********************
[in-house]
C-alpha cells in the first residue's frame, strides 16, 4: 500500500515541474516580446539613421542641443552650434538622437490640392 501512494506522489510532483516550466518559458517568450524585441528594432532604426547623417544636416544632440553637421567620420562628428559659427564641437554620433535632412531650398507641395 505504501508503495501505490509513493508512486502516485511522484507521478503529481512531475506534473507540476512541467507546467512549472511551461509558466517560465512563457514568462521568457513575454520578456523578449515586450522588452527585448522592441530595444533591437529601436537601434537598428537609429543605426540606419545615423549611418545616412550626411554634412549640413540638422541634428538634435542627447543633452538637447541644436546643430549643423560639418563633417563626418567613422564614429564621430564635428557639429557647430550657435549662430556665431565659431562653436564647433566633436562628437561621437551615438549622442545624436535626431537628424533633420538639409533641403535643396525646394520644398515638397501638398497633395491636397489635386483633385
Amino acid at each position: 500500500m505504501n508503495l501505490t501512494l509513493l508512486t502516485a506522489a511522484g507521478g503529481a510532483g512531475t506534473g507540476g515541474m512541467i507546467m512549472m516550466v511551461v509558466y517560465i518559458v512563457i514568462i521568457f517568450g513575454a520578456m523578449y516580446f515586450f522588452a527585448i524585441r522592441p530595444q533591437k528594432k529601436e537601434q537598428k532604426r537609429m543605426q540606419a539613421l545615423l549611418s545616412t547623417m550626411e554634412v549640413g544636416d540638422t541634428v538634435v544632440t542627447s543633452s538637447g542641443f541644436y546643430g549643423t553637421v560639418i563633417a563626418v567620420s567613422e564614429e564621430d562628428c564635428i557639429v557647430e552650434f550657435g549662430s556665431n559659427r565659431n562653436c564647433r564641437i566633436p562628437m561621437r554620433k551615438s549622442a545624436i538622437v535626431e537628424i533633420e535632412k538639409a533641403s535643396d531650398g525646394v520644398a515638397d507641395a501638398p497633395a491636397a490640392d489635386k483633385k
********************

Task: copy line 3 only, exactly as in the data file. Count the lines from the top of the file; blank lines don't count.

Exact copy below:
Amino acid at each position: 500500500m505504501n508503495l501505490t501512494l509513493l508512486t502516485a506522489a511522484g507521478g503529481a510532483g512531475t506534473g507540476g515541474m512541467i507546467m512549472m516550466v511551461v509558466y517560465i518559458v512563457i514568462i521568457f517568450g513575454a520578456m523578449y516580446f515586450f522588452a527585448i524585441r522592441p530595444q533591437k528594432k529601436e537601434q537598428k532604426r537609429m543605426q540606419a539613421l545615423l549611418s545616412t547623417m550626411e554634412v549640413g544636416d540638422t541634428v538634435v544632440t542627447s543633452s538637447g542641443f541644436y546643430g549643423t553637421v560639418i563633417a563626418v567620420s567613422e564614429e564621430d562628428c564635428i557639429v557647430e552650434f550657435g549662430s556665431n559659427r565659431n562653436c564647433r564641437i566633436p562628437m561621437r554620433k551615438s549622442a545624436i538622437v535626431e537628424i533633420e535632412k538639409a533641403s535643396d531650398g525646394v520644398a515638397d507641395a501638398p497633395a491636397a490640392d489635386k483633385k